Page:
Being Right

Of course, martial law per se cannot be a bad thing. Otherwise, that presidential power would not have been provided for in the 1935, 1973, and then the 1987 Constitutions. Even the draft constitutions being considered today include martial law provisions.
If anything, the negative thing that can be said is that the martial law provisions in the current Constitution have been so emasculated as to make it utterly futile. The president, employing his commander-in-chief powers, could address emergencies a whole lot more and quickly without resorting to martial rule. But that’s another column (“No highs, all lows, with martial law,” June 24, 2017).
When Filipinos speak of martial law, the default referral is to that of Ferdinand Marcos’s 1972 declaration, of which last Friday was its 46th “anniversary.” There are at least five other instances of such declarations in Philippine history but because of today’s political partisanship, despite repeated calls for “never again,” Marcos’s martial law is the one kept continually alive in the public minds.
Almost to the point of ad nauseam.
Yet, despite the persistent droning about the supposed evils of martial law, bizarrely no impartial objective study on that major part of Philippine history has been made.
Academic and fellow political commentator Dr. Antonio Contreras said it best in one Facebook post: “Martial law is a complex period in our history. Different kinds of people had different kinds of experiences. Those who took up arms against the state, or were sympathetic to them, naturally had different narratives compared to those who lived through the period as compliant, obedient citizens. And in between are others who had different stories to tell, some positive, some negative, and many others that are mixed.”
The point here is of the probability that many claiming to be martial law victims were not arrested for their political or religious beliefs but because they were charged with crimes. The question that we should be concerned with is: were the charges valid?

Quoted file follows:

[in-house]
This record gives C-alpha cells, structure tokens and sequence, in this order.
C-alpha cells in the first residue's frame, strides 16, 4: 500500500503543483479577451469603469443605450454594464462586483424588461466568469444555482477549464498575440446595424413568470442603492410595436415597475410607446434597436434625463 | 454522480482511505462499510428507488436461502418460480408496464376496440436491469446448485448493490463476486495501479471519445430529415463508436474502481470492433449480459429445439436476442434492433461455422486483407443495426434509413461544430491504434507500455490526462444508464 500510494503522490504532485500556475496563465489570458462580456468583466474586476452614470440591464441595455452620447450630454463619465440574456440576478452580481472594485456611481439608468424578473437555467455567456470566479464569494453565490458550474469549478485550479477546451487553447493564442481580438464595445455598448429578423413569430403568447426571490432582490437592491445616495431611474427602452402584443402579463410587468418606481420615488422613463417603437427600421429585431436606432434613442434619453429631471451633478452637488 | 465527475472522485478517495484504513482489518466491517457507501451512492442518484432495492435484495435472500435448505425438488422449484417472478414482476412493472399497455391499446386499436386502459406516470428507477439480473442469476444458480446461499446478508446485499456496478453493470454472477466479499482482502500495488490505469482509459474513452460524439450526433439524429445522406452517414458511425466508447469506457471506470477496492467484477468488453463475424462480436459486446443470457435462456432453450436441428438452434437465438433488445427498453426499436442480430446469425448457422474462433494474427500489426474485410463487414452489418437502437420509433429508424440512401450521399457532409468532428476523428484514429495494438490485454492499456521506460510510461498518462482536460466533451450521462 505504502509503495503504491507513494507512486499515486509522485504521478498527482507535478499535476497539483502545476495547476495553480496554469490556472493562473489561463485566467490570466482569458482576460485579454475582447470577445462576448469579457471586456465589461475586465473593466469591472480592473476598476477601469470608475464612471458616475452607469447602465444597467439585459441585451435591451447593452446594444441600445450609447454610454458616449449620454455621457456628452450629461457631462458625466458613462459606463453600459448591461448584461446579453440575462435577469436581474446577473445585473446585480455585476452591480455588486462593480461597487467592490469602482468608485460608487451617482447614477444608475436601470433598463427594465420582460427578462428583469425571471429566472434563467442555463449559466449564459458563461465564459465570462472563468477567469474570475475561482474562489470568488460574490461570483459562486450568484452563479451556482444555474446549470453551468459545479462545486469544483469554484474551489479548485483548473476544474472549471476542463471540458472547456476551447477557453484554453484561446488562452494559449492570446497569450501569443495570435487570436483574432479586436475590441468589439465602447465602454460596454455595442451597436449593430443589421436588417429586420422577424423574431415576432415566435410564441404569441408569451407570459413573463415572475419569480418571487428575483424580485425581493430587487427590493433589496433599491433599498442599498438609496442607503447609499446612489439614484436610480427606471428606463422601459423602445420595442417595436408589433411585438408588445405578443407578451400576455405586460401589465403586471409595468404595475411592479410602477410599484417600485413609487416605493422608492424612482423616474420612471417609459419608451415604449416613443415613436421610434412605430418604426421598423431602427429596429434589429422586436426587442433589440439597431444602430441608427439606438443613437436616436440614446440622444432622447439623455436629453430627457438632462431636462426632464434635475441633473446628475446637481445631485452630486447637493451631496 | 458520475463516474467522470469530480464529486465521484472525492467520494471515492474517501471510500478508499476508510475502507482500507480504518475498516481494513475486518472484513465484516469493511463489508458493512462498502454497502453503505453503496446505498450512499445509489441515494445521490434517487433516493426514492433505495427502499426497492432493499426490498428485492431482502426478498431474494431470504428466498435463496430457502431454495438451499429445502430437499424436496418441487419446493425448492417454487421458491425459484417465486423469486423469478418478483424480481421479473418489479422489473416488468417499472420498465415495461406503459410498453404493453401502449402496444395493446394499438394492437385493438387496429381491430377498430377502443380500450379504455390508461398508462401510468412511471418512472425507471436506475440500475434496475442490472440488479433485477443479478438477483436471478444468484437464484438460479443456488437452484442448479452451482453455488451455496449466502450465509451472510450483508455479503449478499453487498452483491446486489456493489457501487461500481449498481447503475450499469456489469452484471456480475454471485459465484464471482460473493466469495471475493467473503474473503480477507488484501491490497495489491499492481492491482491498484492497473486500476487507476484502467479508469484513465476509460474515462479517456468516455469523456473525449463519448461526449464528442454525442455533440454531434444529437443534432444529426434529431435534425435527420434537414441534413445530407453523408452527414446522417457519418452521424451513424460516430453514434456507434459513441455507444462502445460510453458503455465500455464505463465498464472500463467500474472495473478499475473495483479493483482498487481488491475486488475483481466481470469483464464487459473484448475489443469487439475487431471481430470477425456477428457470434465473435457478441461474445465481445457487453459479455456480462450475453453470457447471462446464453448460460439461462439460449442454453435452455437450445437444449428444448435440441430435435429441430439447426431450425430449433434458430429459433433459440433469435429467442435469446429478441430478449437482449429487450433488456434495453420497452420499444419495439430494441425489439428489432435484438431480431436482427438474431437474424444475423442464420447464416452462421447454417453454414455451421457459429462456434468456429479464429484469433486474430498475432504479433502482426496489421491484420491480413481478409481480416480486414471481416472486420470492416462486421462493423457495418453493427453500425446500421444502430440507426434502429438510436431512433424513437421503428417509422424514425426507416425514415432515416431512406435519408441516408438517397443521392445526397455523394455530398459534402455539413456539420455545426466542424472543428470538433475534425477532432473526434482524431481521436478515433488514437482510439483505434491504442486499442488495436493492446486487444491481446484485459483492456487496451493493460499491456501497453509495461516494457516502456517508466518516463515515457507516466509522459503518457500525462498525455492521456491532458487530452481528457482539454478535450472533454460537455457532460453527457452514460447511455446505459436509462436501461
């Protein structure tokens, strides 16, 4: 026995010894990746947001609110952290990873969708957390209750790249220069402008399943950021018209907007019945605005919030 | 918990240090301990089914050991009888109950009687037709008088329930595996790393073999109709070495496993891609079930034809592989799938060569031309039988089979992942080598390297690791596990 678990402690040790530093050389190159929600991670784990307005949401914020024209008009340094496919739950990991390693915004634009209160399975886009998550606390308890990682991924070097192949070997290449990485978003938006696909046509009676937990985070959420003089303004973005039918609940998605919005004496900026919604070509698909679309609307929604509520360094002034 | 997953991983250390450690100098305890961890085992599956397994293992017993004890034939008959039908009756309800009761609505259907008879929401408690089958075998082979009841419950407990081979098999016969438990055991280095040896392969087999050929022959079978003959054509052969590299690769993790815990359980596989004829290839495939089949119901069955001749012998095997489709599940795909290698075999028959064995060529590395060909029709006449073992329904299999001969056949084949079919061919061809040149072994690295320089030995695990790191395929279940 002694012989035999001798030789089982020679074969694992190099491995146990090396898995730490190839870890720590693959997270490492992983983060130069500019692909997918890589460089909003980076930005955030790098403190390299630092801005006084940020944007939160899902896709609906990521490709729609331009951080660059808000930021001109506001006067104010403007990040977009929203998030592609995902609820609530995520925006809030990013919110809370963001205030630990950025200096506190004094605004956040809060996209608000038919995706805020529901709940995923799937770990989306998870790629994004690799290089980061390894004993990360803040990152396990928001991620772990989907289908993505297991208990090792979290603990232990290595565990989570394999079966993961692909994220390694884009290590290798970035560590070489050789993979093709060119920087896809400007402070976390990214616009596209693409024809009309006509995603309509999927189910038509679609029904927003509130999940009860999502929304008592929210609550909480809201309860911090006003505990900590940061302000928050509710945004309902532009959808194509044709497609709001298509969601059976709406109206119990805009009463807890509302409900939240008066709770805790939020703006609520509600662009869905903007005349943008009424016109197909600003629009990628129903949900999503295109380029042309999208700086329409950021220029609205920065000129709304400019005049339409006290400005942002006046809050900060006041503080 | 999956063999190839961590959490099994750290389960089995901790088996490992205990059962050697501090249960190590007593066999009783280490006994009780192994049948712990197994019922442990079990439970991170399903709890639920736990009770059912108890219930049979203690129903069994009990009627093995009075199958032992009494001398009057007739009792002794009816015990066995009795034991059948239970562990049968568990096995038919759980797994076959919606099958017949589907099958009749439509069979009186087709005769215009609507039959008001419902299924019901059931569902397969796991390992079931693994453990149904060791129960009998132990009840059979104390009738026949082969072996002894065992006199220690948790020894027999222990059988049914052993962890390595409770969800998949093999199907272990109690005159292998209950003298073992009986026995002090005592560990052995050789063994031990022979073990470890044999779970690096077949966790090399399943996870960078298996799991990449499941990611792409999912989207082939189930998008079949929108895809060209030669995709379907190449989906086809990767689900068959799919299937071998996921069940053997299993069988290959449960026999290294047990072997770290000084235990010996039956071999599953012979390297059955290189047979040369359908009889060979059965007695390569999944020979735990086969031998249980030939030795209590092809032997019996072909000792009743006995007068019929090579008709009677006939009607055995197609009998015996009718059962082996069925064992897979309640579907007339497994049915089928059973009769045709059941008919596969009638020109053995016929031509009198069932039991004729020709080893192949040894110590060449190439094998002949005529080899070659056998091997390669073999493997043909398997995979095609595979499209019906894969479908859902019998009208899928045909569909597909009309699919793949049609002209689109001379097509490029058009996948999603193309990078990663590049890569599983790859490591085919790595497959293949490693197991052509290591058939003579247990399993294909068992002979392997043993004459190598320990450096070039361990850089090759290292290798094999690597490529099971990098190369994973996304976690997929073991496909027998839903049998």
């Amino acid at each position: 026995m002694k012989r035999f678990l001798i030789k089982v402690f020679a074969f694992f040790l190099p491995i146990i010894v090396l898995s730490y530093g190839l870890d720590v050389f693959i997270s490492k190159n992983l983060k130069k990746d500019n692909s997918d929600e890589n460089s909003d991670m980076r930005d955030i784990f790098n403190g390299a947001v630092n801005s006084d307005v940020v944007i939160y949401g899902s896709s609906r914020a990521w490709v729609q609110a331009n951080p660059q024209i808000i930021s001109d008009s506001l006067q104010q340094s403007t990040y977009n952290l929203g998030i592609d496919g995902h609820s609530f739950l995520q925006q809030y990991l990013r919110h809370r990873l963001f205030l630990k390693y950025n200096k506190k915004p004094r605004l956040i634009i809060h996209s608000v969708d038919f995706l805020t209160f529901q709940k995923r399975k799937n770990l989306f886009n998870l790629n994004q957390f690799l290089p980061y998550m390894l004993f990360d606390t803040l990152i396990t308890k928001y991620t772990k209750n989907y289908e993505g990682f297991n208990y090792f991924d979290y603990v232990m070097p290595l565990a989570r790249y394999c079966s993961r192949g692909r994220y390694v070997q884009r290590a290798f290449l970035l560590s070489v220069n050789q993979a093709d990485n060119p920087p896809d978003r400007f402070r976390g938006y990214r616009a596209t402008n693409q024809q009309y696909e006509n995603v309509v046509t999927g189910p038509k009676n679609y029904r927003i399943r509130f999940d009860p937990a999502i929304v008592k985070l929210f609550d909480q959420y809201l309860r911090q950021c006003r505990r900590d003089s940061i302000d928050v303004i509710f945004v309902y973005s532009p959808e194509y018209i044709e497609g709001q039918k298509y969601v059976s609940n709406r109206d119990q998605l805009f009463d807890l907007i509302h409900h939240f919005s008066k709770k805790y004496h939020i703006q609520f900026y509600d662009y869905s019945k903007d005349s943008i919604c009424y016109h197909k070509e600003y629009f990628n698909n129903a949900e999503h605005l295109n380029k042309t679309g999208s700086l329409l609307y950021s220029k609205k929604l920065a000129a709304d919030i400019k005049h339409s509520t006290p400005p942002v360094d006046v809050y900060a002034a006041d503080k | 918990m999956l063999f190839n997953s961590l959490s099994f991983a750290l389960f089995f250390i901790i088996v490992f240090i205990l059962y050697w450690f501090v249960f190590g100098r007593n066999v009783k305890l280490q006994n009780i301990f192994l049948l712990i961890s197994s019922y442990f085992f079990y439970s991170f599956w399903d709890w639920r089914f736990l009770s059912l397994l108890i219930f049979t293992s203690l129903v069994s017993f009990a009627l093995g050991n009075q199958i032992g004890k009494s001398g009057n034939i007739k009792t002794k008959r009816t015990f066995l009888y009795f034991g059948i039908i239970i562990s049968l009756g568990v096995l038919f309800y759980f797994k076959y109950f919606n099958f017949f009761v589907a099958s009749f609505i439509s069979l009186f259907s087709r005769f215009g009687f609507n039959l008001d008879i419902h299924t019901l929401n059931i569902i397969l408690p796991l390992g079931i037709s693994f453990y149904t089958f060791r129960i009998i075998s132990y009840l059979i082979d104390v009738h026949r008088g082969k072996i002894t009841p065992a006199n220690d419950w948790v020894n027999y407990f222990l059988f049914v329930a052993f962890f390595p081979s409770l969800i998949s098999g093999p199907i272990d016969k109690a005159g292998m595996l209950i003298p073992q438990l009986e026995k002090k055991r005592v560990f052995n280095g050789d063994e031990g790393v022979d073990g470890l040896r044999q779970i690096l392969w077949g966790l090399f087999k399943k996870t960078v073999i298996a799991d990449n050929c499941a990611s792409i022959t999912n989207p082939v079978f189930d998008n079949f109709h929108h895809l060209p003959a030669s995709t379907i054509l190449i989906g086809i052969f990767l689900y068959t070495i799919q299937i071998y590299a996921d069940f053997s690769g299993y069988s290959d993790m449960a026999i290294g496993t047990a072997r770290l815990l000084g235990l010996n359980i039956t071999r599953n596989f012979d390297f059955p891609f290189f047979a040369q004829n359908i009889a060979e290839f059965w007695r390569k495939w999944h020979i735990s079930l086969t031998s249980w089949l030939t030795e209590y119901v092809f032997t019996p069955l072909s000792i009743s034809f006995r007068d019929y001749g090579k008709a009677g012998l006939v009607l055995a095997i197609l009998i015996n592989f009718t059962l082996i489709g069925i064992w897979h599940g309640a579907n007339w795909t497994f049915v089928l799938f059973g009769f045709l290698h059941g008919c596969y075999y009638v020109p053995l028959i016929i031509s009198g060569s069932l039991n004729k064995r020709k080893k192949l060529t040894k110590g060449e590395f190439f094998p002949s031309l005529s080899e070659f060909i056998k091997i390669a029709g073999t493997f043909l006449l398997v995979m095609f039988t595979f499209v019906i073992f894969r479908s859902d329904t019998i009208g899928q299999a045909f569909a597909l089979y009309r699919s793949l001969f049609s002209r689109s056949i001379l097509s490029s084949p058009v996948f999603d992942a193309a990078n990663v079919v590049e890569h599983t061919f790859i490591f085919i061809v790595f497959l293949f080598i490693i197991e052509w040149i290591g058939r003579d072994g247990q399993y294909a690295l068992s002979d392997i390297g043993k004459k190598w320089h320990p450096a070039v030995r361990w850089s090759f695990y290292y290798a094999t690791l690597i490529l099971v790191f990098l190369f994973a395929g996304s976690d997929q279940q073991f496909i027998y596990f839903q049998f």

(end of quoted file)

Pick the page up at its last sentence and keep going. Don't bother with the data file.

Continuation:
One tried and tested way is through the operation of the rule of law, investigating and trying each individual case, the best being through open court proceedings. Failing that, at least an independent methodical thorough and objective historical research based on direct testimony and documentation.
However, as of today, we don’t know and at the rate we’re going we’ll never know.
Media is content with portraying martial law victims heroically abused for their “struggle.” Which, when you think of it, makes no sense.
barbed wire
Even then, media always fails to consider that the “struggle” (however good the objective) oftentimes involves what is considered in the Revised Penal Code as rebellion, sedition, arson, destruction of property, physical injuries, and murder.
If we condemn EJKs because the ends do not justify the means, then why we condone it here?
This becomes all the more relevant when we realize that only 15% of the 75,730 abuse claims filed were recognized as valid by the Human Rights Victims’ Claims Board to date.
Furthermore, human rights abuses are a different question and should not detract from the reality that crimes against the State (hence, crimes against the Filipino people) may have been committed. Which the state is duty bound to stop and impose accountability.
Were there abuses done to those arrested? Yes, apparently. But that’s a separate question again from whether if their arrests were lawfully done and if those arrested were actually guilty of the crimes mentioned above.
Finally, assuming that abuses were committed, whether it was done as policy or incompetence of higher ups to control soldiers on the ground or breakdown in change of command, in other words “attribution,” is an entirely different question again.
People keep saying “never again” but never again to what? Against defending the country?
Or incompetence? Or corruption while defending the country? Or misusing the law to stifle dissent? How will we know for sure?
It would have been great if a court or research body made a methodical and transparent effort to reveal the truth. But that was never done because of people immediately and emotionally (becoming very personally invested) in either taking the line of Marcos officials or alleged victims of human rights abuses, failing miserably to test both sides for veracity.
News columnist Tito Hermoso pertinently asks (also on Facebook): “With all these victims of Martial Law,…why wasn’t a Commission, vested with Constitutional powers formed? The RevGov of Cory formed the PCGG which was able to do something, but why not for the victims? Oh, its so easy to blame ‘Command Responsibility’ but it does not provide closure to the victims families. xxx This is the question that should be posed to those still living who were part of the RevGov of 1986. Why? Surely its neglect/failure/avoidance of investigation was not simply to perpetuate a ‘Holocaust’ as a perpetual, unfinished, unresolved indictment of the Marcos regime?”
Indeed. Far better questions than merely inanely repeating “never again.”
Jemy Gatdula is a senior fellow of the Philippine Council for Foreign Relations and a Philippine Judicial Academy law lecturer for constitutional philosophy and jurisprudence.
Twitter @jemygatdula